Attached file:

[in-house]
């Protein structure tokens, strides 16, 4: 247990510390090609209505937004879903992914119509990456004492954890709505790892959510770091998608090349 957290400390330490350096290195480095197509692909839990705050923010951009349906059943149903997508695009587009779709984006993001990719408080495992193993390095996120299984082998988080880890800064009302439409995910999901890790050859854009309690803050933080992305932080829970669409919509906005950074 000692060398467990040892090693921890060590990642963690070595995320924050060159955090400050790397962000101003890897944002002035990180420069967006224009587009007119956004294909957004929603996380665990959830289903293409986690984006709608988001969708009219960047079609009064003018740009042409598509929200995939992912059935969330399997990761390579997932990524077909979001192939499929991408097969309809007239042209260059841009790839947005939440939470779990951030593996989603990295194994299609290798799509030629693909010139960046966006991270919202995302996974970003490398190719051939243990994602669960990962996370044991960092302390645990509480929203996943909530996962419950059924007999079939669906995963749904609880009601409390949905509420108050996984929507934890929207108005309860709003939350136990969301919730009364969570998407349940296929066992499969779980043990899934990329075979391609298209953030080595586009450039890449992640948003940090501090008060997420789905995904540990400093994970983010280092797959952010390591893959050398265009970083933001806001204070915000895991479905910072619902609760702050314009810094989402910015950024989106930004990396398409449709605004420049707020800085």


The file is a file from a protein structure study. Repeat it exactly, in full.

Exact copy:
[in-house]
């Protein structure tokens, strides 16, 4: 247990510390090609209505937004879903992914119509990456004492954890709505790892959510770091998608090349 957290400390330490350096290195480095197509692909839990705050923010951009349906059943149903997508695009587009779709984006993001990719408080495992193993390095996120299984082998988080880890800064009302439409995910999901890790050859854009309690803050933080992305932080829970669409919509906005950074 000692060398467990040892090693921890060590990642963690070595995320924050060159955090400050790397962000101003890897944002002035990180420069967006224009587009007119956004294909957004929603996380665990959830289903293409986690984006709608988001969708009219960047079609009064003018740009042409598509929200995939992912059935969330399997990761390579997932990524077909979001192939499929991408097969309809007239042209260059841009790839947005939440939470779990951030593996989603990295194994299609290798799509030629693909010139960046966006991270919202995302996974970003490398190719051939243990994602669960990962996370044991960092302390645990509480929203996943909530996962419950059924007999079939669906995963749904609880009601409390949905509420108050996984929507934890929207108005309860709003939350136990969301919730009364969570998407349940296929066992499969779980043990899934990329075979391609298209953030080595586009450039890449992640948003940090501090008060997420789905995904540990400093994970983010280092797959952010390591893959050398265009970083933001806001204070915000895991479905910072619902609760702050314009810094989402910015950024989106930004990396398409449709605004420049707020800085």